Of course, the idea of publicizing individual health journeys invites certain criticism as well, such as concerns about the potential to become obsessed with maintaining the public image of a “health nut” or feeling increased pressure to adapt to a socially conventional timeline of achieving goals. Combined with the proven risk of the science behind mental health apps in particular often being less than trustworthy (7), this means that the very apps meant to improve your health might become damaging instead if they are allowed to act – unchecked by critical thinking – as amplifiers of society’s health judgements and norms. While such liabilities are usually only realized in hindsight, when it comes to sharing health information with their apps, users themselves are most concerned with data security and privacy (5). Along with the familiar stories of data breaches and unsanctioned health data use for targeted advertising, mobile health apps present new dangers specific to the digital age. An illustrative example is the recent scandal of the fitness tracking app Strava, which accidentally revealed the location of clandestine U.S. army bases abroad when data about soldier exercise routes was released online (4).
From personalizing a health journey to sharing the successes and failures with others, the nature of apps as shapers of physical and mental health holds unpredictable diversity. The apps’ core values of mobility and accessibility, perfect for maintaining and forming health habits, can also be their downfall when it comes to social conformity and data exploitation. Keeping in mind the harsh, but truthful claim that “Apps aren’t a substitute for willpower” (2), the future of mobile health apps remains reliant on the willingness of their users to accept that the final burden of sharing health data and remaining motivated lies with the humans, not the technology.
Abdi, A. (2017, October 7). Best Health & Safety Apps for Students. Top Universities. Retrieved from https://www.topuniversities.com/blog/best-health-safety-apps-students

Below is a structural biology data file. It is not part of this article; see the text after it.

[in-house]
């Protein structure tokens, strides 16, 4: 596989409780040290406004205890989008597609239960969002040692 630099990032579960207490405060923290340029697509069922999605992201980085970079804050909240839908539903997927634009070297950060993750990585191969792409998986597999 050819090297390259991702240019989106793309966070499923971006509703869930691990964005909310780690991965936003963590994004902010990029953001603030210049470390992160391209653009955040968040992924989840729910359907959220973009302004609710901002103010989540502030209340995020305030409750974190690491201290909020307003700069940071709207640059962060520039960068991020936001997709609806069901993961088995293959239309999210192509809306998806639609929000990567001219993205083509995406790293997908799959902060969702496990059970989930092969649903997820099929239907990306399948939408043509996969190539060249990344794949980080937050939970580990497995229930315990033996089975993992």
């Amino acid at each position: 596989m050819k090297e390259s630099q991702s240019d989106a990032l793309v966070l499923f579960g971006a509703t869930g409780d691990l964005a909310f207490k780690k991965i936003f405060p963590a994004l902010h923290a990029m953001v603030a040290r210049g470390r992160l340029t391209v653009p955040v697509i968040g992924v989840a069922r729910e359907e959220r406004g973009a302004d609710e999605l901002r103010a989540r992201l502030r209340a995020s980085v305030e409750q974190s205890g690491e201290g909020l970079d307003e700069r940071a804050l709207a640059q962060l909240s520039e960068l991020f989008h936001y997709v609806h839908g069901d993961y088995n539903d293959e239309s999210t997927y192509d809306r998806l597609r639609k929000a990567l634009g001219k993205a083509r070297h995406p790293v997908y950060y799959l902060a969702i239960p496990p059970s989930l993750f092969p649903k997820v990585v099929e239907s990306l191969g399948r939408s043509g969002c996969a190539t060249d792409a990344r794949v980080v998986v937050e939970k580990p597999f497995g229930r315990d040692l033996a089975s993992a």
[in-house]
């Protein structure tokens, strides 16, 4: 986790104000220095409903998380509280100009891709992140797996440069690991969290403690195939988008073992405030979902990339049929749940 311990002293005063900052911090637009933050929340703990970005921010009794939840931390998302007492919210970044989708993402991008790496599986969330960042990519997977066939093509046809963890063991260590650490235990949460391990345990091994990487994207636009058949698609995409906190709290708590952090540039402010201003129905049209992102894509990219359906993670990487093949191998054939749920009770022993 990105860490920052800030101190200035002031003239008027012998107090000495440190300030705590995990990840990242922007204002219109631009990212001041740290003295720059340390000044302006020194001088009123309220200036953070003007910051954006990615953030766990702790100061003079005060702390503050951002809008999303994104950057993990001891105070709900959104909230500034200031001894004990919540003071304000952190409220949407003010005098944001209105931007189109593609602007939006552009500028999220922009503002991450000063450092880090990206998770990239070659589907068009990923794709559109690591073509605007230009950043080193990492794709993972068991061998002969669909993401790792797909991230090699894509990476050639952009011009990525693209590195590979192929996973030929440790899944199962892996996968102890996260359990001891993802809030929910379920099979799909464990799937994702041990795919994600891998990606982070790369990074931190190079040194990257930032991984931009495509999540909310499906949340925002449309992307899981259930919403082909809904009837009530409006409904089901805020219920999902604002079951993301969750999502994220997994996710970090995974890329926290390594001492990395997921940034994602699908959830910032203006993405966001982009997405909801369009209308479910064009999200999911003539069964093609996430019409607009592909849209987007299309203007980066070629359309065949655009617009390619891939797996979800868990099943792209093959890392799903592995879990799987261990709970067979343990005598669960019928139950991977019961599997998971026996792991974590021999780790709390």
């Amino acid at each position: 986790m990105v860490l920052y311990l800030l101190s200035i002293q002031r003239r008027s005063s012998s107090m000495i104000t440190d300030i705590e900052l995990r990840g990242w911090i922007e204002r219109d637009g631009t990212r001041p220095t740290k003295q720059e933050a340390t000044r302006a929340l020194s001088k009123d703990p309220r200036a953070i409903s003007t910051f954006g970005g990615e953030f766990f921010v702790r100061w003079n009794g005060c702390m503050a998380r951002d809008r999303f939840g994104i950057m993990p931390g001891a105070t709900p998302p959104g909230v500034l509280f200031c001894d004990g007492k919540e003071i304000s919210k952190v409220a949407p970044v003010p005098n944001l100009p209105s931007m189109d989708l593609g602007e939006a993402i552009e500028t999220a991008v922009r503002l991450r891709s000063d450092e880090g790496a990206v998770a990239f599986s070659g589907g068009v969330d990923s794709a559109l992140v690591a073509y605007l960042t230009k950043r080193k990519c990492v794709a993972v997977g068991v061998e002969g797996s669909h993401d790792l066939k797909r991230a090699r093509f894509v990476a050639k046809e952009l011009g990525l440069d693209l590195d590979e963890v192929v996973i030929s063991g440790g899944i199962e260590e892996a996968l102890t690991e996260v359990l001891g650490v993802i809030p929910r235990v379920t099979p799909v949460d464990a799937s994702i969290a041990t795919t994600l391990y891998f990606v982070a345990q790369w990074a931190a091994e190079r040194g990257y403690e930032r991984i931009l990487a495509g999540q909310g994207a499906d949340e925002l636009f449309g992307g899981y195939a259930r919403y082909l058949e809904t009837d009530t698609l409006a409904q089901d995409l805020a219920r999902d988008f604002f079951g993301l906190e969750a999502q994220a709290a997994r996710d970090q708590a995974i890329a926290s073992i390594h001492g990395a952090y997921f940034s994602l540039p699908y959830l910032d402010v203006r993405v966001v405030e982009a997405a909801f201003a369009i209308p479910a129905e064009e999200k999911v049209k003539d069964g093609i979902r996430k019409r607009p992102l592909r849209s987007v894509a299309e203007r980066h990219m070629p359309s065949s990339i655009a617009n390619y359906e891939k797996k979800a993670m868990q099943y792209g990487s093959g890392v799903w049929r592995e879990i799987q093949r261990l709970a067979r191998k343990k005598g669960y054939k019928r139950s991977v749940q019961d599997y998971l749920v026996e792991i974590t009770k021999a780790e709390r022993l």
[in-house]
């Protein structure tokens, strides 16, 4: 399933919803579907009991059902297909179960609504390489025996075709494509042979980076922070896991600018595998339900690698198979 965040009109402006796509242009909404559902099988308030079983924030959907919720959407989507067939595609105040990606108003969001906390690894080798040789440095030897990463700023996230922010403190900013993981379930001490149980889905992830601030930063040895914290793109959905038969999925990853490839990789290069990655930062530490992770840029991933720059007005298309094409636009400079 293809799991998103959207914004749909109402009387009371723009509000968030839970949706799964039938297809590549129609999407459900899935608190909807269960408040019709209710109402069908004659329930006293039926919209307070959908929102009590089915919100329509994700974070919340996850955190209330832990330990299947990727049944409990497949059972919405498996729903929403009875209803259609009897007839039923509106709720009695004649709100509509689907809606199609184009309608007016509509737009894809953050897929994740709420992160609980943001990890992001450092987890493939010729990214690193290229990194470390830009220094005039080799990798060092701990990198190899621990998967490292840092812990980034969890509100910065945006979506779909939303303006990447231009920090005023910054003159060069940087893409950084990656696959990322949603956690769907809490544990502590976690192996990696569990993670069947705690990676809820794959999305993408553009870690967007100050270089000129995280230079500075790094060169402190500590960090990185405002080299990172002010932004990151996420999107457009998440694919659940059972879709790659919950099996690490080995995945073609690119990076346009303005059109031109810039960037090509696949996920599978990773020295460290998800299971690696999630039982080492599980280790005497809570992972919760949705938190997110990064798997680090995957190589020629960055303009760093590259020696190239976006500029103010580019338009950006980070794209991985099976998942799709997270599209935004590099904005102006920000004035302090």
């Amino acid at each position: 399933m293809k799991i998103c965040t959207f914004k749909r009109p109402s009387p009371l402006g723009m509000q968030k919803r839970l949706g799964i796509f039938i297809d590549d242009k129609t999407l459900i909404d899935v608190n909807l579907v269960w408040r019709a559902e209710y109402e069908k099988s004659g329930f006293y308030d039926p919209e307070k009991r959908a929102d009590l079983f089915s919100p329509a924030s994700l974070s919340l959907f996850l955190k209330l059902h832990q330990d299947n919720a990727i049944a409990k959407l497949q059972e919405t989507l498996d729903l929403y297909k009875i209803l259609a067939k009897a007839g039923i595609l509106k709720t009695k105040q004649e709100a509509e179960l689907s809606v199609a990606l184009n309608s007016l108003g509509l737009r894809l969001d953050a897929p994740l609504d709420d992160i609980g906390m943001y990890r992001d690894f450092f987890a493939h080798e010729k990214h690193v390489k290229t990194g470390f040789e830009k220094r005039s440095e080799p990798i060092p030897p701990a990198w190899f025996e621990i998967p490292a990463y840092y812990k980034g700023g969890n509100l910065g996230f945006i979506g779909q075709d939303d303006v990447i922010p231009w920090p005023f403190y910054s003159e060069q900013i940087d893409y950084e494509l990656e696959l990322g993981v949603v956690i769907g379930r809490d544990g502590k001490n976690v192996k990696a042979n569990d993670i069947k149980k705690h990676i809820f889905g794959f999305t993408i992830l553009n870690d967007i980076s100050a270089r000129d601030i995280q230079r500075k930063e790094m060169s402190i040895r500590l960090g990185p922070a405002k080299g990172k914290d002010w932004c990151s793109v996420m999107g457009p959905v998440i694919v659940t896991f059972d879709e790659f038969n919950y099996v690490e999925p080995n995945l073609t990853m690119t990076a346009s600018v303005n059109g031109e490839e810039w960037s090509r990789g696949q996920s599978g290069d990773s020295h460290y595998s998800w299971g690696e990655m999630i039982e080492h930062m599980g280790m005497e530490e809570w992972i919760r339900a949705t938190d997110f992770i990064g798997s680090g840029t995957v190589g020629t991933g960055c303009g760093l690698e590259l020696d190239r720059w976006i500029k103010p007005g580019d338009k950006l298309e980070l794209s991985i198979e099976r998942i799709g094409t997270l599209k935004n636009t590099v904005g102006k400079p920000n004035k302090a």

Chittal, N. (2019, January 2). Habit-tracking apps are the latest self-improvement trend. But do they work? Vox. Retrieved from https://www.vox.com/the-goods/2019/1/2/18158989/habit-tracking-apps-new-years-resolutions
Greenfield, A. (2018). Radical Technologies: The design of everyday life. London and New York: Verso.
Hern, A. (2018, January 28). Fitness tracking app Strava gives away locations of secret US army bases. The Guardian. Retrieved from https://www.theguardian.com/world/2018/jan/28/fitness-tracking-app-gives-away-location-of-secret-us-army-bases
Krebs, P., & Duncan, D. (2015). Health app use among us mobile phone owners: A national survey. Jmir Mhealth and Uhealth, 3(4), 101.
Kwon, M., Mun, K., Lee, J., McLeod, D., & D’Angelo, J. (2017). Is mobile health all peer pressure? The influence of mass media exposure on the motivation to use mobile health apps. Convergence: The International Journal of Research into New Media Technologies, 23(6), 565-586.
Lipczynska, S. (2016). The health apps on your smart phone: Science or snake oil? Journal of Mental Health, 25(5), 385-386.
Serrano, K., Coa, K., Yu, M., Wolff-Hughes, D., & Atienza, A. (2017). Characterizing user engagement with health app data: A data mining approach. Translational Behavioral Medicine, 7(2), 277-285.
Strava artist draws pictures with his bike and GPS. (2016, February 19). BBC. Retrieved from http://www.bbc.co.uk/newsbeat/article/35612884/strava-artist-draws-pictures-with-his-bike-and-gps
Zichermann, G., & Cunningham, C. (2011). Gamification by design: Implementing game mechanics in web and mobile apps. Sebastopol, CA: O'Reilly Media.